As demonstrated by the growth of both the amount of projects that have found funding through the crowd and the phenomenon of funded project goals that now can reach tens of millions, acquiring funding socially and collectively from individuals online is now a viable, and engaging, means to bringing ideas to reality. Over the past few years, crowdfunding has democratized access to capital, and in the process driven innovation and social progress. Many worthwhile projects that would otherwise have not happened from the lack of resources now have a fair shot at getting off the ground. Crowdfunding is, undeniably, here to stay.
Entrepreneurs and initiators of grassroot projects alike now have different crowdfunding options at their disposal as platforms of varying funding flavors and niches contend for a piece of the pie. Most crowdfunding sites fall into one of following forms of funding:
Reward-based: Probably the most well-known form through the enormous amount of press that a few popular sites and high profile projects have received over the past couple years, reward-based crowdfunding allows project creators to offer non-monetary rewards in exchange for monetary contributions. Reward offerings can range from thank you notes to the final product that the project is aiming to produce, and are typically structured according to the level of contribution. For example, contributors will receive something of greater value for a $100 contribution versus a $50 contribution.
Donation-based: As the name suggests, contributions for projects come as funds donated by individuals and may not involve perks as a condition for contribution. This form of crowdfunding is usually more suited for projects that are of a social or charitable nature.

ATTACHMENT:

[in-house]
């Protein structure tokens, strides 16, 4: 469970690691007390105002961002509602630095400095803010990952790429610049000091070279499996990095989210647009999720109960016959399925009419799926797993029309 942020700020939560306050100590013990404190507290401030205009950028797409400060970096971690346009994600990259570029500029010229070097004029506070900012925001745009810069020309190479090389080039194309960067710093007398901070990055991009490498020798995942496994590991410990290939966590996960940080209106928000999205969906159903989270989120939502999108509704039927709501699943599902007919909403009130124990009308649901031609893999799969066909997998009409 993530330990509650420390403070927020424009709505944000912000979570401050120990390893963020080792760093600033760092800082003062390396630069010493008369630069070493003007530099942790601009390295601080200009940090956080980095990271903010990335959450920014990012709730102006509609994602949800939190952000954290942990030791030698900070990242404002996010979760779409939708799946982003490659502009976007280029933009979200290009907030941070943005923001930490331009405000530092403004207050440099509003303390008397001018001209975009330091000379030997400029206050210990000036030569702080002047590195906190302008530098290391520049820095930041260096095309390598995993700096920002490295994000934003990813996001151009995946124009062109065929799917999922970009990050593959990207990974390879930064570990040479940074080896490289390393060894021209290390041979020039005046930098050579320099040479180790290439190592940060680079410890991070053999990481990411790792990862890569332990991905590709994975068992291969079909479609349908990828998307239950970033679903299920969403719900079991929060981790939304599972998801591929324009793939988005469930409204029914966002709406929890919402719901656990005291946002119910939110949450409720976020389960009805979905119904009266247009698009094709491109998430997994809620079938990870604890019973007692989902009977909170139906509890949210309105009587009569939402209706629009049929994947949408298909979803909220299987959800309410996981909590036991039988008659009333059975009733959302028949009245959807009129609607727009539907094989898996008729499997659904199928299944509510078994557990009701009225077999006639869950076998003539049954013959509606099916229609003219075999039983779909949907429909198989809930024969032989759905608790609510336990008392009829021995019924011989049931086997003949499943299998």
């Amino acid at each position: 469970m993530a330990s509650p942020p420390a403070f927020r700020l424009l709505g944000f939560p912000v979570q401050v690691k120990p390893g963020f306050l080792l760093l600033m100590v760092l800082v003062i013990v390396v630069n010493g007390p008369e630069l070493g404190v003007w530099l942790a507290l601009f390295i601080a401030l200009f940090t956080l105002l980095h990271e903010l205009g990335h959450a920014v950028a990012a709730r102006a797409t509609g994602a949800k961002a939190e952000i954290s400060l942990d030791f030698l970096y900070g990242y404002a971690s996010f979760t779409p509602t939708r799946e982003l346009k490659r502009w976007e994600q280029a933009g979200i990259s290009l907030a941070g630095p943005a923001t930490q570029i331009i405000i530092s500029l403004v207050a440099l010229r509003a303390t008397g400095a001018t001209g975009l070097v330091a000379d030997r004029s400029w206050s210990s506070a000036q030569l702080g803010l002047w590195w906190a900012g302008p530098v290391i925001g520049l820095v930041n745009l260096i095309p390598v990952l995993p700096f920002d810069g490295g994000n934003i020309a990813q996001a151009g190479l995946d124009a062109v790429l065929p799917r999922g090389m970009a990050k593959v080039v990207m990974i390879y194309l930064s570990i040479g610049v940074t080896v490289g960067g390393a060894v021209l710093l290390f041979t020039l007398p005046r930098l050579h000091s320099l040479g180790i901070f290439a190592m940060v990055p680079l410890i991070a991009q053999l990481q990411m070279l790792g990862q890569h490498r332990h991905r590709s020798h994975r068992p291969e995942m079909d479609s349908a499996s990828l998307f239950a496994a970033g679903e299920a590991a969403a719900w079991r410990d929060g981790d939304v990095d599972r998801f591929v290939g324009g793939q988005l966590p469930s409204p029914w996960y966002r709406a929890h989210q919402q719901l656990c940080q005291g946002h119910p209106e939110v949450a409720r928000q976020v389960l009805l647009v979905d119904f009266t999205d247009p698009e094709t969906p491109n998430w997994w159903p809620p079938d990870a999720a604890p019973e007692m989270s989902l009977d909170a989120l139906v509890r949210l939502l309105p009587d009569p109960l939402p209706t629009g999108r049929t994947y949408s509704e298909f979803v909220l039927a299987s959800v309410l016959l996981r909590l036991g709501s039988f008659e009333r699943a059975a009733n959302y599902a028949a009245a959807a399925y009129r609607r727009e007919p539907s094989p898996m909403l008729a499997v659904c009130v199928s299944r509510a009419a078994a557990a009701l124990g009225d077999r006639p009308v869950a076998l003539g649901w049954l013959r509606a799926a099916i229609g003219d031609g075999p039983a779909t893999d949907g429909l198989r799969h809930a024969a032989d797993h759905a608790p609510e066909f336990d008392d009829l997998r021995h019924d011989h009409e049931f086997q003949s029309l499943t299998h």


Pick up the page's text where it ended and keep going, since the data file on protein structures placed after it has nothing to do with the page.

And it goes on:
Debt-based: Projects may receive loans from contributors through online platforms, but borrowers will need to meet certain credit worthiness criteria and may be vetted by the funding platform. As expected of loans, repayments usually involve principal plus interest.
Equity-based: Equity-based crowdfunding allows projects that are typically small businesses or startups to acquire funding in exchange for equity. While a number of countries already have online equity crowdfunding sites in operation, platforms in the United States are still placed in a holding pattern while they wait for the green light from the SEC to finalize regulations related to the JOBS Act passed last year that will allow non-accredited investors to participate.
Traditional asset-based loans, venture capital, and other forms of financing still have their place in an entrepreneur’s toolbox for fundraising. However, crowdfunding has rightfully earned its place in that toolbox, and should be an option that is given consideration when starting a business or project. Each category of crowdfunding has its own purpose and application, and as an entrepreneur, it would be up to you to determine which type would be most suitable for your project or business.
Rallyoop is a Babson-based startup that is creating a next-generation, “Crowdfunding 2.0” platform to take crowdfunding to the next level where its full potential can be realized. Find out how Rallyoop can be the platform for your fundraising needs and join our beta campaign program at http://rallyoop.com.
Posted in Babson Entrepreneurs